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Awaiting the Visitor by Auguste Toulmouche, 1878

The invitations have been delivered! My quaint house warming party count down begins! I followed as much of the Victorian etiquette I could on the matter.

“Invitations from the lady of the house went out three to six weeks in advance,” depending on the scale of the event and the distance required for guests’ travel. I resorted to two weeks as all invitees are here, “in town” and the event is rather small.

“A reply within twenty-four hours was considered mandatory”, but I shall give my colleagues a week, as we all have busy lives to attend to and schedules to coordinate.

“A general invitation should never be acted on. An invitation should specify the persons whom it includes, and the person invited should never presume to take with him anyone not specified.” So, I made a point of listing each co-workers’ family member’s name to make sure everyone was included in the invitation. They may decline individually as per their desires. When addressing the invitations, I crossed-reference Emily Post and the British Peerage system for titles, honorifics, and the like. However, with my Modern sensibilities I drew the line at calling men or eldest son’s “Lord,” as it were. Gentlemen were Sir or Mr. and the sons were Master.

“These invitations should be properly sent by a servant, and not by the post, unless the distance be great.” I hand delivered all four and twenty initiations, as my servant has no livery to speak of. *cough*cough*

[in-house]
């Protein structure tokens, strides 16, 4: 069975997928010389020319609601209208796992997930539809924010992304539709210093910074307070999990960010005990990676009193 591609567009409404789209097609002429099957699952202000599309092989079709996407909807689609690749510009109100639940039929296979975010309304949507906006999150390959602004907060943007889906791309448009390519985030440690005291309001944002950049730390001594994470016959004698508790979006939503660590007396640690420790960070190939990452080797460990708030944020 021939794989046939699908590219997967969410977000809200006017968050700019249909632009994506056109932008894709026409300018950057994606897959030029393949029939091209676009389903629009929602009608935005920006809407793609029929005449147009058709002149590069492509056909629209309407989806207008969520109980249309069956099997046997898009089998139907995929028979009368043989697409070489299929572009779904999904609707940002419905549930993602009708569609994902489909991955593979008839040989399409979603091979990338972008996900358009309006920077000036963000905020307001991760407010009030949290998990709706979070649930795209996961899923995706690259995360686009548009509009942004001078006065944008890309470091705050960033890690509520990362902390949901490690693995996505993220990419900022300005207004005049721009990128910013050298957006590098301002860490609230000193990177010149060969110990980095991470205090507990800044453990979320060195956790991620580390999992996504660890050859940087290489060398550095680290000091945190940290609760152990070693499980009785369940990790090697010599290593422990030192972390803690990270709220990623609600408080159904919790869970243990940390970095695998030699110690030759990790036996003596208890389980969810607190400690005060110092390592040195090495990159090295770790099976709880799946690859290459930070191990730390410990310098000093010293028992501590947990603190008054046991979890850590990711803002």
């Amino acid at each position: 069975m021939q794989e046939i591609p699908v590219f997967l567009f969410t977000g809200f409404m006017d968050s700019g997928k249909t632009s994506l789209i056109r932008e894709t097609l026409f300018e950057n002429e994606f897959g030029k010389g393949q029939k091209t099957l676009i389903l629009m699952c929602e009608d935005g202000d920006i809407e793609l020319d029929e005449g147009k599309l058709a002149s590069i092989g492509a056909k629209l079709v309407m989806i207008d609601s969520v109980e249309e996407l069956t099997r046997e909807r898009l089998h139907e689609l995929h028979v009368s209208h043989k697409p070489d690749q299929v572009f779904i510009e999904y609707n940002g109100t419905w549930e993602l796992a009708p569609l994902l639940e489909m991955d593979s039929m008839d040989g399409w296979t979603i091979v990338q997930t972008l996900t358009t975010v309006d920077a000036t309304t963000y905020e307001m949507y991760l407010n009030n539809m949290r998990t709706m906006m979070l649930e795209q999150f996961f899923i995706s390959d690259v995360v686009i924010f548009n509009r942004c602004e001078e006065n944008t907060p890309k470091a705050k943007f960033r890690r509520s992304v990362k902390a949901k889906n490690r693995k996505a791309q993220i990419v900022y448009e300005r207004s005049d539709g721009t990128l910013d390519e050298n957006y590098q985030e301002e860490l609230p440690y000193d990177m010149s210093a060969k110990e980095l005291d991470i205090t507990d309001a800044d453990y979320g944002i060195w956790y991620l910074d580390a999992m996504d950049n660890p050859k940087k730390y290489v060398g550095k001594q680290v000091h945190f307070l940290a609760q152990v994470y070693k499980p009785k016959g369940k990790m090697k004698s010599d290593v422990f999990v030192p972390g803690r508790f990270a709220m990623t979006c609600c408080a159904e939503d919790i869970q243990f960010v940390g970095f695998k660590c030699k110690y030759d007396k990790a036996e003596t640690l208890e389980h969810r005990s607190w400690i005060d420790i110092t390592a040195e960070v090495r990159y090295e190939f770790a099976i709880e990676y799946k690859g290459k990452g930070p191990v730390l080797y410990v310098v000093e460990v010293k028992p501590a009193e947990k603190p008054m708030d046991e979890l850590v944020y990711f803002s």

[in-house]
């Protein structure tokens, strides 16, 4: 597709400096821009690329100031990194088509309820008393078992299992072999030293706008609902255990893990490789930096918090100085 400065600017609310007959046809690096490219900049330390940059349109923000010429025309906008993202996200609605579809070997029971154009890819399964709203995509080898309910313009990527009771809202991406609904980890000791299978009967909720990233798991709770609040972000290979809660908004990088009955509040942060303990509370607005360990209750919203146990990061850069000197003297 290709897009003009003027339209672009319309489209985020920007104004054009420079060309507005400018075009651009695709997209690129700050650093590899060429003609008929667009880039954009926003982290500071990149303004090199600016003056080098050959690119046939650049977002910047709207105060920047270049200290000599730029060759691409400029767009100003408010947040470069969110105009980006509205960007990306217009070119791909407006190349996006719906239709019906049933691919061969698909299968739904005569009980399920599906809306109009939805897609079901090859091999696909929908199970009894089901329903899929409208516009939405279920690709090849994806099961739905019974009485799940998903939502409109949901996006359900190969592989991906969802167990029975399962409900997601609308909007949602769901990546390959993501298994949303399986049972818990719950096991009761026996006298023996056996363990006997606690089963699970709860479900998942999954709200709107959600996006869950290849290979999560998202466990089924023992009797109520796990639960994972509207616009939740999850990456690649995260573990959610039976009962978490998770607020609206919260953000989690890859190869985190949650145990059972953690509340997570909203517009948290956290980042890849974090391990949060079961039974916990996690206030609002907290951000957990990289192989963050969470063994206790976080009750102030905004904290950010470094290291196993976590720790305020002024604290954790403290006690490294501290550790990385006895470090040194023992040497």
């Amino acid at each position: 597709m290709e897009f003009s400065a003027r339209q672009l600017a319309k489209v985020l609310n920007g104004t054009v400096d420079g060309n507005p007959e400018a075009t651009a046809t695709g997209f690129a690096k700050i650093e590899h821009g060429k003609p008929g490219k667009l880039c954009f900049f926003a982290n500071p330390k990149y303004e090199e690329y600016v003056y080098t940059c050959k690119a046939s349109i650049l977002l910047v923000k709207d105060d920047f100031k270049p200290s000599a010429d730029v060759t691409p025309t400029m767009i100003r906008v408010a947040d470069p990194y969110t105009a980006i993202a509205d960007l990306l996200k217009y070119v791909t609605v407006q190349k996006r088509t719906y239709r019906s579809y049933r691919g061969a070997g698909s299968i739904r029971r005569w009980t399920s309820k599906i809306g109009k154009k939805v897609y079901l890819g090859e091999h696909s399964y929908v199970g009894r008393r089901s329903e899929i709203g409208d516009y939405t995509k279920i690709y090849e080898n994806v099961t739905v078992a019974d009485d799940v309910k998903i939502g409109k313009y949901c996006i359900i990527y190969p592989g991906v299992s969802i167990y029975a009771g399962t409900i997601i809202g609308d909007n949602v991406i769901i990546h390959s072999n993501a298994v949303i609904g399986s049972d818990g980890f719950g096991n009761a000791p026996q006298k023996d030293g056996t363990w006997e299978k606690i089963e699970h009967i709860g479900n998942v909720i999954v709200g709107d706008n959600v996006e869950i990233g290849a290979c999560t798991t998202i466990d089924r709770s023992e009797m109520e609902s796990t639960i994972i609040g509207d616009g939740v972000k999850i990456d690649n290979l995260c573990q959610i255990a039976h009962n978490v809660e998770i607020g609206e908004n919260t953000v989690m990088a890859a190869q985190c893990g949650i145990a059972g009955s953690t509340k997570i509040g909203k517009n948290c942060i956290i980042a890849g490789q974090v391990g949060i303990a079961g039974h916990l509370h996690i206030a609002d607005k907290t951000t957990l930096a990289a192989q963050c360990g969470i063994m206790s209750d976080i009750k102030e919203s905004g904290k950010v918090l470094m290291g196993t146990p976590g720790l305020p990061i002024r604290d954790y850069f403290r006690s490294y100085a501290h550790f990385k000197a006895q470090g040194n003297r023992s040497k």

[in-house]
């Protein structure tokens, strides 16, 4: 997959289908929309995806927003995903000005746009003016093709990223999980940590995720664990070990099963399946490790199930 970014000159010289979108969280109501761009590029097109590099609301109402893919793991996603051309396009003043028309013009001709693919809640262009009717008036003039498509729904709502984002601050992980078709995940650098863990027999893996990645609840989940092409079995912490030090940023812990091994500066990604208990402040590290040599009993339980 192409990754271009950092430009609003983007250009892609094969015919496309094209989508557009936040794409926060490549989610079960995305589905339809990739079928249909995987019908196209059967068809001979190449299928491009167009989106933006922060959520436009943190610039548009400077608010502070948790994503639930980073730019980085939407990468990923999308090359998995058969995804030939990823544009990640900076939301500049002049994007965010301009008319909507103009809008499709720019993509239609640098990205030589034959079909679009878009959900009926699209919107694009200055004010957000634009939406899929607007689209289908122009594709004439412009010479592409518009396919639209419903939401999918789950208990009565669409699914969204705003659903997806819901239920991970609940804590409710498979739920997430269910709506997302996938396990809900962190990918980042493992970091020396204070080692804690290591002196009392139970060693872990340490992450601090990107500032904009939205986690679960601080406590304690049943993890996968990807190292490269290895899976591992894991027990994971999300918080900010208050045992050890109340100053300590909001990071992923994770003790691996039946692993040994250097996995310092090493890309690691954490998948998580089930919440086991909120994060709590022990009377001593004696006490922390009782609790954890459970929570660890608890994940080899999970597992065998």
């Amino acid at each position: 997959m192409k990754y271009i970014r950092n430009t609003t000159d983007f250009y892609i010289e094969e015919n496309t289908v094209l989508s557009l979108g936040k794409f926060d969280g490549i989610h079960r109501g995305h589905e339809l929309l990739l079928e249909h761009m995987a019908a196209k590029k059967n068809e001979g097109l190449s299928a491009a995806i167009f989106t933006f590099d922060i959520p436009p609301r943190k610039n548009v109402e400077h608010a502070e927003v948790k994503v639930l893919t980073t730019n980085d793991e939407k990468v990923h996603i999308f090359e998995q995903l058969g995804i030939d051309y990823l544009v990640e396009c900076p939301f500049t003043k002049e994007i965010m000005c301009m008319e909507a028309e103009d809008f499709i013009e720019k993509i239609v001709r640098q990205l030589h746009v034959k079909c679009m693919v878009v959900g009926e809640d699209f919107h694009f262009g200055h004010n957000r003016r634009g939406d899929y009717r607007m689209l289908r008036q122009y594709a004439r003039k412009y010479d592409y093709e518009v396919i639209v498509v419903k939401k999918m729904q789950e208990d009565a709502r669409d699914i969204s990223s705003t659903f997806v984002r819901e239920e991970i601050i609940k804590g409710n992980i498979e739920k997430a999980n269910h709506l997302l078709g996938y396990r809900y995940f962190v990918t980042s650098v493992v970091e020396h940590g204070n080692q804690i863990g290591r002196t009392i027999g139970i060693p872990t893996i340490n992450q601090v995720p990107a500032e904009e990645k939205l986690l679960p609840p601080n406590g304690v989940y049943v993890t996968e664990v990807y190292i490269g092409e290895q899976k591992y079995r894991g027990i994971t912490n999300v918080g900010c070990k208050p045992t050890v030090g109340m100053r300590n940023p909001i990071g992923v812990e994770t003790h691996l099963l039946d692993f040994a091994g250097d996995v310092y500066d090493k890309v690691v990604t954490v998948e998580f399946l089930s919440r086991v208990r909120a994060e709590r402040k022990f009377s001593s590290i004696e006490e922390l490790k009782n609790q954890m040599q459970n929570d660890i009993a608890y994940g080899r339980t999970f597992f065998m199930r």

“Your best plan, therefore, is to invite only one third more than your rooms will hold, for you may be sure that more than that number will disappoint you.” Well, I did request guests to R.S.V.P. as to how much food to purchase, because if every single staff and family member showed up at my cottage door, it would be upward of 70 people! Which I assure you, exceeds the maximum occupancy limit of Diamondleaf Cottage. As per rule of thumb; my livable square footage (furniture aside for this calculation) is roughly 1,4000 sq. ft. (including the ‘carriage house’ fit for two) divided by 36= 38 persons. Oh dear, if everyone shows up, I am doomed! Of course, as luck has it, my colleague’s husband is a Fire Chief and my other colleague’s husband is a Police Officer. . . this does not bode well!

While most Victorian evening gathering commence as early as seven at night and ran until the wee hours of the morning; I am simply opening my door until eight o’clock and then ushering people there after. No need to absorb time, just enough allotted for hors d’eouvres and glimpse into the life of a country princess . . .

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